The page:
My wife has been on the hunt for a new house maid to watch the kids and do a few chores around the home – NOT an easy task. It’s got me thinking about the whole job interview process again and why so many entrepreneurs find it difficult and get it COMPLETELY wrong.
If you’re looking to hire someone for a job position in your company, then this could be the most important thing you’ll’ read all week…here’s why
Firstly, there are two things that almost every untrained interviewer gets wrong
- 1) They talk too much
- 2) They ask all the wrong questions
Talking too much
When you’re interviewing someone you’re on a fact-finding mission. You’re investigating how well they’ll fit into your corporate culture and the specific job opening that you’ve got available. This means that you should be doing less talking and more listening.
So maybe your wife doesn’t listen to you at home, but this isn’t the place to go off on a mini presentation on how wonderful your vision is, what you’re looking for and how great your company will be one day. No, all that will come later.
For now you’re seeking answers, not giving them. You’re evaluating their mindset, not showing them yours.
A bad hire can cost you more than you can imagine, so get it right and focus on learning as much relevant information about the job applicant as you can. The way to do this of course is by asking the right questions.
Assuming that they’ve already submitted a CV which you’ve gone through, the focus of your questions is not what’s already on the CV, that’s obvious. Besides a candidate’s qualifications will only tell you so much about what sort of thinker they are and how they perform. In fact in many interviews, qualifications may have been attained over a decade ago…which tells you even less about who they are today.
Here are some good questions to dig a little deeper than the CV to find out who a candidate really is
Question 1: Sheesh, what did you think of the world cup?
The Point: Develop rapport. You want them feeling relaxed not rehearsed. Spend at least the first 3 – 5 minutes talking about nothing. It helps them feel they can trust you and open up – which is exactly what you want. The less relaxed someone is, the less likely they are to let you in behind the ‘professional facade’.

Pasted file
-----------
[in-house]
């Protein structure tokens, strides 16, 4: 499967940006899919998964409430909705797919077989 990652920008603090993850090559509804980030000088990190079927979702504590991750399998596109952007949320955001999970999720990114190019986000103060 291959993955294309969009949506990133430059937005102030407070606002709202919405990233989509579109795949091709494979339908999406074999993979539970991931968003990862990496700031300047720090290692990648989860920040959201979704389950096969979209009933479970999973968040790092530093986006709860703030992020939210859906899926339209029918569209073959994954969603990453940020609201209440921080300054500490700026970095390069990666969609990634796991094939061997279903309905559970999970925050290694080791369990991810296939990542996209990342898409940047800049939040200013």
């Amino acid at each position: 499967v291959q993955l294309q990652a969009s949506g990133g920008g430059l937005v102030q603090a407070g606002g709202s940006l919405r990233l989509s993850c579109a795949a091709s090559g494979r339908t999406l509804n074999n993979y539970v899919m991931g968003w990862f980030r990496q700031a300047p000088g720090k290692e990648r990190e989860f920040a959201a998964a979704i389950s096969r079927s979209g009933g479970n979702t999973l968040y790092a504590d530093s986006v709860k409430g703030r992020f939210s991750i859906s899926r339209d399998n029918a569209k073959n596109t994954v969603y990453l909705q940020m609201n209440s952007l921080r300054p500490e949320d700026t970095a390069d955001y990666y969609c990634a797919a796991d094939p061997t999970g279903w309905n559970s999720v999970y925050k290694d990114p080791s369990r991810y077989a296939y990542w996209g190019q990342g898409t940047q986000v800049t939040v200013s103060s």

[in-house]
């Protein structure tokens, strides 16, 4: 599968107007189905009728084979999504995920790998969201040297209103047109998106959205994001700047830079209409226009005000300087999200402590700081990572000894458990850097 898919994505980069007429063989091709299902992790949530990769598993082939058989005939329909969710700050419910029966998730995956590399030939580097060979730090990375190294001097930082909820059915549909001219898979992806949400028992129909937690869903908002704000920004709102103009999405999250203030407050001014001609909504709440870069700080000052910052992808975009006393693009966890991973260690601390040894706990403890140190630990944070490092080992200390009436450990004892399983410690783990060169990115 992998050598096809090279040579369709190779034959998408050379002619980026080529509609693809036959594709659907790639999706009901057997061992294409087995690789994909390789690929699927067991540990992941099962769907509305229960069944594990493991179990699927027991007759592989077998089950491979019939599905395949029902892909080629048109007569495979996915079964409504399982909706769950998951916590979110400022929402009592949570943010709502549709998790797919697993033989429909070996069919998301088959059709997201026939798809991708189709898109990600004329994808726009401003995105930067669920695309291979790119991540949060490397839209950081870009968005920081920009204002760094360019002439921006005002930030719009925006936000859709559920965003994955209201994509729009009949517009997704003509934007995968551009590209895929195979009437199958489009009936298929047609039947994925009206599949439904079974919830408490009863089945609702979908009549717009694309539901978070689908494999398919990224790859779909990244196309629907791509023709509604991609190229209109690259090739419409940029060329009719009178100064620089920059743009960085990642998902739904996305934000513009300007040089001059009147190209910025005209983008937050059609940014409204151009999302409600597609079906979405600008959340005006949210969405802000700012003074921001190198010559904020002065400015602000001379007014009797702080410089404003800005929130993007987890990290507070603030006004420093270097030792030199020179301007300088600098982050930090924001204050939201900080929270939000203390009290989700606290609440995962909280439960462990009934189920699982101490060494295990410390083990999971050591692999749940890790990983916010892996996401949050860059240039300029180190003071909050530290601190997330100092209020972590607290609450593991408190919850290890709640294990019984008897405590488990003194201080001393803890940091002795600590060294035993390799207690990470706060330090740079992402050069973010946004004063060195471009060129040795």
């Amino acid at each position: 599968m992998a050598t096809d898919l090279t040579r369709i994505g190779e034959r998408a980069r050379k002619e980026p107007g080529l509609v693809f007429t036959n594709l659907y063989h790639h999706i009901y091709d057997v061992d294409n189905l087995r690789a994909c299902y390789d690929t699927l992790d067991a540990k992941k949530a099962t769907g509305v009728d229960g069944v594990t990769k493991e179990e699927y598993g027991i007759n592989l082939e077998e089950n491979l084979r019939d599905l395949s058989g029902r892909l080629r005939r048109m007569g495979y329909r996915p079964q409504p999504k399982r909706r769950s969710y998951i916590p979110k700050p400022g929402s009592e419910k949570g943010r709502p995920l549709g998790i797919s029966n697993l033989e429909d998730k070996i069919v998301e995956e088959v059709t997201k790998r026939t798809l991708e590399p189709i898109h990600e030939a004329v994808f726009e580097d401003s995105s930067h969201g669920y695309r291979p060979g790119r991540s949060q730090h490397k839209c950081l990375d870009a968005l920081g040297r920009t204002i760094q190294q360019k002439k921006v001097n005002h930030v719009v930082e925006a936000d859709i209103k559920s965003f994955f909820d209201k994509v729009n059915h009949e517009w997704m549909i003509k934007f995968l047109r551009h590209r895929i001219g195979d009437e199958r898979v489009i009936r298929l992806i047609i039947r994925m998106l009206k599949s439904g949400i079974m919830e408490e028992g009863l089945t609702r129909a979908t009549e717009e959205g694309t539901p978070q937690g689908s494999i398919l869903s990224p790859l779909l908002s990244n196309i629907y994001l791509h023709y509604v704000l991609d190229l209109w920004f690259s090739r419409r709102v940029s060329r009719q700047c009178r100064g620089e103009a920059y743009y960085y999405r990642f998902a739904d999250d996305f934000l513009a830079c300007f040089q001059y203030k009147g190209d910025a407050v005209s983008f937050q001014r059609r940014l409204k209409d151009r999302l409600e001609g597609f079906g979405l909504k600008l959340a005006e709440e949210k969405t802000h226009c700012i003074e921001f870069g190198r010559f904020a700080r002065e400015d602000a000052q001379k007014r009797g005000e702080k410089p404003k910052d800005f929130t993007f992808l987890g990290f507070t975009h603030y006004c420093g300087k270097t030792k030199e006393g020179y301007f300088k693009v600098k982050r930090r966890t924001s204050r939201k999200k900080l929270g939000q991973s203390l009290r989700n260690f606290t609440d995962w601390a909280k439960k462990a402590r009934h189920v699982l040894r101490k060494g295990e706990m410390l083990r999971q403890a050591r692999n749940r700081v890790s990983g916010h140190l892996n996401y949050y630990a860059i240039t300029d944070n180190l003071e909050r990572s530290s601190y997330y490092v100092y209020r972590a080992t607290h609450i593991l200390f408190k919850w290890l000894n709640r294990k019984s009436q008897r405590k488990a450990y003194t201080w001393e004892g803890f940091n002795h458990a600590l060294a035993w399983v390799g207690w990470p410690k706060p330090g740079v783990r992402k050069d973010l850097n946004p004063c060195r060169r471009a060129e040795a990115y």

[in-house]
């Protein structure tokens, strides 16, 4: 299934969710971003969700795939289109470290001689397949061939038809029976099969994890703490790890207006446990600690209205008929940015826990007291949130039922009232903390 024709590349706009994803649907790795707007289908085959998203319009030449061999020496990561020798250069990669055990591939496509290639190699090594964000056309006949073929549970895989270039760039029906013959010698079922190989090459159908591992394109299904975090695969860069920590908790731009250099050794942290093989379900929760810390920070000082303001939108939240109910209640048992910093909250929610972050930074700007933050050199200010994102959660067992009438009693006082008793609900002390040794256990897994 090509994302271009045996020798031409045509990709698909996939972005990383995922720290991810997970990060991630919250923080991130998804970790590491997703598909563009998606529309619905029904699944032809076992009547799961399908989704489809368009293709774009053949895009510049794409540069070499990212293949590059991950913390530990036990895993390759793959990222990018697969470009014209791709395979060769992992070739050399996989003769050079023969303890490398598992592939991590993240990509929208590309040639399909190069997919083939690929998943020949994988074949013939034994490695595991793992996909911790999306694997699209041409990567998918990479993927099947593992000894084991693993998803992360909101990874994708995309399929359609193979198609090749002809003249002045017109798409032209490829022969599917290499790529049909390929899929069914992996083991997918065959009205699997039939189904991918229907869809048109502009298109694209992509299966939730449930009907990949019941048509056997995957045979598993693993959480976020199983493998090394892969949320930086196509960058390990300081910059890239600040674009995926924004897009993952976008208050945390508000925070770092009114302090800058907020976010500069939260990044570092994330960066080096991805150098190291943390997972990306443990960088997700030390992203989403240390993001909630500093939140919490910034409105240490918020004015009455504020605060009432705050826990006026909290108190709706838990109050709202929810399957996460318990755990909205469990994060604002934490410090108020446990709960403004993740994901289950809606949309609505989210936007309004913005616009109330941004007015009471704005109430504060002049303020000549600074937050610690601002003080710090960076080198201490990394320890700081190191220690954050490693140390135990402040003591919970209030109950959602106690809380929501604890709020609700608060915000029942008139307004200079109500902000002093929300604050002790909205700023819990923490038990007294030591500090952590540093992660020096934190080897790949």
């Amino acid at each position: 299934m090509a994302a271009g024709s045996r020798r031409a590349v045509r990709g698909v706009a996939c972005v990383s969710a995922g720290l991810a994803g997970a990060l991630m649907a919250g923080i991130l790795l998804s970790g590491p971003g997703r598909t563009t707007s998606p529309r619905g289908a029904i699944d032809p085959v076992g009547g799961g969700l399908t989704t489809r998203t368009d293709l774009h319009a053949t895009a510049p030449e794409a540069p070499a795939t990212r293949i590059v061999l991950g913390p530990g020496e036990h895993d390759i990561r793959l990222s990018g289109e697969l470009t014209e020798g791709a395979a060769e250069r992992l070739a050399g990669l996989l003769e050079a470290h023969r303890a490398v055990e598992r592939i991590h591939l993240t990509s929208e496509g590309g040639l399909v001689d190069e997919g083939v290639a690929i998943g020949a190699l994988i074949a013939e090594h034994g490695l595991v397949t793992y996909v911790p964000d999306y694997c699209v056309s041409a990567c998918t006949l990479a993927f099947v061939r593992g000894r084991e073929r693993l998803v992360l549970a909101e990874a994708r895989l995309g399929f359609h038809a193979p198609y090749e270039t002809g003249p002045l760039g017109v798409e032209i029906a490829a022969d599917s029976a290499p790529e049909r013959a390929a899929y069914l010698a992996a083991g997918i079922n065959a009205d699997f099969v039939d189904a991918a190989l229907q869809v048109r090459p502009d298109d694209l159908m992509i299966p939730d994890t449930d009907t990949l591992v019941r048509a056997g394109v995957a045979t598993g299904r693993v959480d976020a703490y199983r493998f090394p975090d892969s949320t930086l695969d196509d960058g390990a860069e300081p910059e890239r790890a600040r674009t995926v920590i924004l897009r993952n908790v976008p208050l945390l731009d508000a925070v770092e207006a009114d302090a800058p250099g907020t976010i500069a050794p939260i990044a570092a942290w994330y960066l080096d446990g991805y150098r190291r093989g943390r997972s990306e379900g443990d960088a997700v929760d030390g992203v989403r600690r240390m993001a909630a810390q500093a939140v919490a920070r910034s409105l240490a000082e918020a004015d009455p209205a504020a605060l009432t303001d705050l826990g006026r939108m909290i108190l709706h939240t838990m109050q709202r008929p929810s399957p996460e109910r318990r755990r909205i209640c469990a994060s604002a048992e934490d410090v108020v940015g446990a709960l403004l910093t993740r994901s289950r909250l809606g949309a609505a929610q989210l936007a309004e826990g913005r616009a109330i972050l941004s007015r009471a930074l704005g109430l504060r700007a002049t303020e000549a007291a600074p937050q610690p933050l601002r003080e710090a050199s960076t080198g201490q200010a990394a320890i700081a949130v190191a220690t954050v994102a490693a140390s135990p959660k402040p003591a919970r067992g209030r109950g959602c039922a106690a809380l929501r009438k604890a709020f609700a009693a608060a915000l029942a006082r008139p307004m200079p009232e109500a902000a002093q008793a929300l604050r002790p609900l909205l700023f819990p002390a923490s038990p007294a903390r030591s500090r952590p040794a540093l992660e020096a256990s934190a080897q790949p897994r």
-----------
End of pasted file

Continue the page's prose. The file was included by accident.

Question 2: Tell Me about the Biggest Obstacle You’ve Had To Overcome in Your Career.
The Point: Get a better understanding of their performance beyond what’s on paper.
Listen carefully and ask a few more variations of this question. The idea is to get them telling you about how they’ve performed in scenarios similar to those they’re likely to face on the job – without making it to obvious that this is what you’re doing.
Question 3: What is about this job you’re interested in?
The Point: Is this person a good fit for the realities of what the job can and will offer?
For example, if someone is looking for a challenging position, they probably won’t last licking stamps for you the whole day. If they’re looking for a new learning experience, are they likely to get that working for you? Finding out why someone is motivated to do something gives you insight into what kind of rewards they’re really after (it’s not always just money) and a chance to evaluate whether or not you can deliver. If you’re unable to offer those rewards, you can be sure you’ll soon have a de-motivated worker to deal with.
Question 4: If i hired you now, what would be at the top of your to do list?
The Point: What kind of decision-making skills have they got?
You want to evaluate how well they understand the priorities of the position they’re applying for. You want to see what they’re thought process looks like.
Question 5 “What’s the One Thing I Should Know About You, That I Didn’t Ask About?”
The Point: This gives them an opportunity to show case themselves as though they were making a presentation.
This question will usually surprise a candidate, but if you’ve done a good job of providing a none-intimidating atmosphere, then you should get an answer.
Whatever the answers, they’re unlikely to be perfect, but they will show you important things you could never get from a piece of paper. The best answers to this question will obviously vary depending on the job you’re offering.
Finally, it really helps to know exactly what you’re looking for so that you’re not misled.
In other words, don’t be overly impressed with strengths that are not relevant to the position. The same goes for evaluating the impact of weaknesses.